Knowing this, I don’t regret not taking part because there was never a chance of taking part. Just like Bungee Football, there was a limit to how much I could do safely – and that limit was set by the pandemic. There was nothing I could have done to change it.

So, after 32 months of training, effectively the lead up to Challenge Roth in 2019, the postponed Celtman 2020 and this Celtman 2021, I suspect I will now hang up my Celtman training. I doubt I’ll apply next year as 44 months of training is at least 32 months too long and it would be good to be able to swim, run and bike without thinking that I need to hit a target for training.

Unless I change my mind when entries open in October… 🙂

Celtman 2021 (Iain)

Andrew and I both entered this year’s Celtman, He has detailed his training on this blog. I prefer to not write about training. That way when I drop out of an event, I don’t have to tell anyone!

I abandoned my place a few months ago but unlike Andrew it was not due to Swimming. I live in a different council area than Andrew. I have been able to swim throughout the pandemic as there is a loch near me.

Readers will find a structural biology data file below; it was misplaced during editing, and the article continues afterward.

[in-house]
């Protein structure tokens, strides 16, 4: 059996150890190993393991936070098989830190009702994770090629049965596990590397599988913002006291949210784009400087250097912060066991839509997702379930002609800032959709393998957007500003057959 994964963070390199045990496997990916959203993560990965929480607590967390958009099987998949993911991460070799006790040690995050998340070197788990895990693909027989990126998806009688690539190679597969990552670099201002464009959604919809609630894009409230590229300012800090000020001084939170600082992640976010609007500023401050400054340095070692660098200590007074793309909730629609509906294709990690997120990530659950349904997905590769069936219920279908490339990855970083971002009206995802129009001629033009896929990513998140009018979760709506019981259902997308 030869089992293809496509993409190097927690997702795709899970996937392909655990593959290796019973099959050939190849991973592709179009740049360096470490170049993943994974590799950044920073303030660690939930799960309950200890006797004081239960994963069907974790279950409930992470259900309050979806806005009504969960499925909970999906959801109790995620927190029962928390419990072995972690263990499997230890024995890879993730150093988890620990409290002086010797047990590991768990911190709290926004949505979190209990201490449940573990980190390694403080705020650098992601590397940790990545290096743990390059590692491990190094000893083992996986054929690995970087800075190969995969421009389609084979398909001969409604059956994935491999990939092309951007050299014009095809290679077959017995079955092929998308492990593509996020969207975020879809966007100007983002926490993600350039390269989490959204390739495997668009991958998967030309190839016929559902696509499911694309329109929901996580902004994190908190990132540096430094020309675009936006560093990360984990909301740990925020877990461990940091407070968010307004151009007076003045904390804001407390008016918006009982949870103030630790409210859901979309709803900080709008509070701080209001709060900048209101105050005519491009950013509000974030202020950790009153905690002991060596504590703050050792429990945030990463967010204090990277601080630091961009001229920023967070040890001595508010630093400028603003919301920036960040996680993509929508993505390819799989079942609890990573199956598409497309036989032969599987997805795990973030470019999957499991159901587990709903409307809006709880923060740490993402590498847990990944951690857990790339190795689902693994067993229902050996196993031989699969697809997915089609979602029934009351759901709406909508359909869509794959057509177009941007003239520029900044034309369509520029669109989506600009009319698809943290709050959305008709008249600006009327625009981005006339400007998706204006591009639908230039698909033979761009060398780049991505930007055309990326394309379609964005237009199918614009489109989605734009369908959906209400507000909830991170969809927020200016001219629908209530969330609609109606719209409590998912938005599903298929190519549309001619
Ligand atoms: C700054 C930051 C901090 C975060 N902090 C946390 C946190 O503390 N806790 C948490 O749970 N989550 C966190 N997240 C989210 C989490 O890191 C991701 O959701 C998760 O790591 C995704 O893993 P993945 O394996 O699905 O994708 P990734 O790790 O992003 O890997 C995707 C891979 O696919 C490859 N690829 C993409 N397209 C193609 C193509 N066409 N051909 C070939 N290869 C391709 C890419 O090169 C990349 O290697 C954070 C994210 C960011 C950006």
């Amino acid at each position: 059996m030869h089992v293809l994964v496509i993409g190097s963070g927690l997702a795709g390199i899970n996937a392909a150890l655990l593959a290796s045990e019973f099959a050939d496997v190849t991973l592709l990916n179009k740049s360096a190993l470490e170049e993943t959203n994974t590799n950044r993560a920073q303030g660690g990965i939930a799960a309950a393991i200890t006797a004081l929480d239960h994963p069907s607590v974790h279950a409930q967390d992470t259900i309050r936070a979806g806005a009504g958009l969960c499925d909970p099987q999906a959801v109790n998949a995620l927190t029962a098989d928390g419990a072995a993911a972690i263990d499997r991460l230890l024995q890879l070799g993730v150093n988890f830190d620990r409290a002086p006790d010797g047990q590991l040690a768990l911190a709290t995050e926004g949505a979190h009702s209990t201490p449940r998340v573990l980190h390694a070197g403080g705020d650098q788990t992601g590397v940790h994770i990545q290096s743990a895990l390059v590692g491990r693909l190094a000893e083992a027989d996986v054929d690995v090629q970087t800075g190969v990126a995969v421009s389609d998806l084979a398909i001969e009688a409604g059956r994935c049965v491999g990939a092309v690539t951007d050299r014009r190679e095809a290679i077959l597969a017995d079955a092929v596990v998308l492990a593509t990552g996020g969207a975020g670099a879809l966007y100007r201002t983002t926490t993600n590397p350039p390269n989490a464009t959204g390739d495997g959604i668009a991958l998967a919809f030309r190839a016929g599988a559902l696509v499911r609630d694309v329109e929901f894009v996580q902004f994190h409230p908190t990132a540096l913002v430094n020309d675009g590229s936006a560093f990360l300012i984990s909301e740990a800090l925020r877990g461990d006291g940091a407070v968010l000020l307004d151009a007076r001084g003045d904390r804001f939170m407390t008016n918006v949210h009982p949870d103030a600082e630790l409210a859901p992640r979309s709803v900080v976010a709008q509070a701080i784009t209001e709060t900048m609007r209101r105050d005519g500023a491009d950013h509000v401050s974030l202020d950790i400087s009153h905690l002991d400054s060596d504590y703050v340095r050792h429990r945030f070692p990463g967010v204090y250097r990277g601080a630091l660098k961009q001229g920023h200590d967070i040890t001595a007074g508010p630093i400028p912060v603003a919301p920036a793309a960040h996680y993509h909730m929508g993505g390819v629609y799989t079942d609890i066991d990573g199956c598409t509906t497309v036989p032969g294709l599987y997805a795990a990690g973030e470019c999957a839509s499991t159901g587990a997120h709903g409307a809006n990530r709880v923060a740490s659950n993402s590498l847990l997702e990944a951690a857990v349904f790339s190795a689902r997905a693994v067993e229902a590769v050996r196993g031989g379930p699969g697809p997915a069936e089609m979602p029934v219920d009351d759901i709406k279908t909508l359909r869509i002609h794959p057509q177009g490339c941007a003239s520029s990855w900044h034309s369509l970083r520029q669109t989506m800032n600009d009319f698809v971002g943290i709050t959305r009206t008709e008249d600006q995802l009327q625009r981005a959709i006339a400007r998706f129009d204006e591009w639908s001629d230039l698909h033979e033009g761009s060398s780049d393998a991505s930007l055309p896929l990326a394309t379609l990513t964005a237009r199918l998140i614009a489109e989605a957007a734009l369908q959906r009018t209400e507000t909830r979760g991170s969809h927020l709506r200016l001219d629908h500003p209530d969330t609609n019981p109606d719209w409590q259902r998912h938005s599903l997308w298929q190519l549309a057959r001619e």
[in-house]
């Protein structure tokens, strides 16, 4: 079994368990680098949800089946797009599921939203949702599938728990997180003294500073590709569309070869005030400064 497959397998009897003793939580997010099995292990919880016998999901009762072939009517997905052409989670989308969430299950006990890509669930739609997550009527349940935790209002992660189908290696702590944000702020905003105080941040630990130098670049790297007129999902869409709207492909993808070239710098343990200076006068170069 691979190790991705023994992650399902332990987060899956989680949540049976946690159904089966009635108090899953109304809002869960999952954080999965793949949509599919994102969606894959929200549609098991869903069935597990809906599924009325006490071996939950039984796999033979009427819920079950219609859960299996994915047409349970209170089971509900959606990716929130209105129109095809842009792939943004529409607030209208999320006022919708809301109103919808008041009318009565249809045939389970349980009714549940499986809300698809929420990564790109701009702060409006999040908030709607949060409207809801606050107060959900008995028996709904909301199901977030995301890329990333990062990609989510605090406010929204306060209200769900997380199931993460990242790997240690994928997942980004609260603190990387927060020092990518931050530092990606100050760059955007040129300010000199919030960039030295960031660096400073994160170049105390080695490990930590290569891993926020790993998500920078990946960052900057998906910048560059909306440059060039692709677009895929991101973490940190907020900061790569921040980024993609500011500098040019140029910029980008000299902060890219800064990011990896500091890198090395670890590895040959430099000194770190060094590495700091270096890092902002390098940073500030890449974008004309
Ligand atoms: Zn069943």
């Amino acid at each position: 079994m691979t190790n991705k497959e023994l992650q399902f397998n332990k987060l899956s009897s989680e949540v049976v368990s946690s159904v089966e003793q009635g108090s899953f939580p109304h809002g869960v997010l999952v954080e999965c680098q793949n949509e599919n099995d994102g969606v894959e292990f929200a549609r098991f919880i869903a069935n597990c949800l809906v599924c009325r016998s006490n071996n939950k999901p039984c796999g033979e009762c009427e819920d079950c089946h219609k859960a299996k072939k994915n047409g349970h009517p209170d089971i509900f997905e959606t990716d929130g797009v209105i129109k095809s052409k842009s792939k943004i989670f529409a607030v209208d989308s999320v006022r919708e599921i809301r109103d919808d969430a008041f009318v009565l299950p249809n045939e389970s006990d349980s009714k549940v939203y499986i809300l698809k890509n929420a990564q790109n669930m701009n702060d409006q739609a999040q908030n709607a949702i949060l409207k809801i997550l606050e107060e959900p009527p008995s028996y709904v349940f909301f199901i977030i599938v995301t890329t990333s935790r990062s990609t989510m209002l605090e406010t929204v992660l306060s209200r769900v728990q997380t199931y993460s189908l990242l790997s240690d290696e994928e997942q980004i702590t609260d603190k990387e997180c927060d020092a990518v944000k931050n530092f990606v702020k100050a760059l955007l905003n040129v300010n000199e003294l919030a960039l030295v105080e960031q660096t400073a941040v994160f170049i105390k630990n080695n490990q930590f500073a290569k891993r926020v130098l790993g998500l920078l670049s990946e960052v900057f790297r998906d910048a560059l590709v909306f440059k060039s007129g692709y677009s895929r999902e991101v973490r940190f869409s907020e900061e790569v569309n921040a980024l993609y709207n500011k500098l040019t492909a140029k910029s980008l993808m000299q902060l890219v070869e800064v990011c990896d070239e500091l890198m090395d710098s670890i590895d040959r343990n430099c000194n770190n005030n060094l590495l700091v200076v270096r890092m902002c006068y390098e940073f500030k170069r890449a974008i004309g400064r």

I abandoned as I’ve struggled for time to train properly. I was training well until March but since then I’ve lost 7 week due to injury and another 4 weekends due to a family bereavement. I only had limited free time so I abandoned bike training and stuck to running as it was easy to fit into my week

I knew I could do the swim and run but I would have hated every second of the bike leg. Every awful second of It would have been mentally draining so I dropped out to save my sanity.

We prebooked accommodation for the Celtman weekender. I didn’t want that to go to waste so Mrs Twinbikerun and I drove up north and enjoyed a race free weekend in Torridon. I had my swim, bike and run gear with me just in case I had a last minute change of heart BUT thankfully the injury fairy visited me the night before we left and gifted me an injured elbow!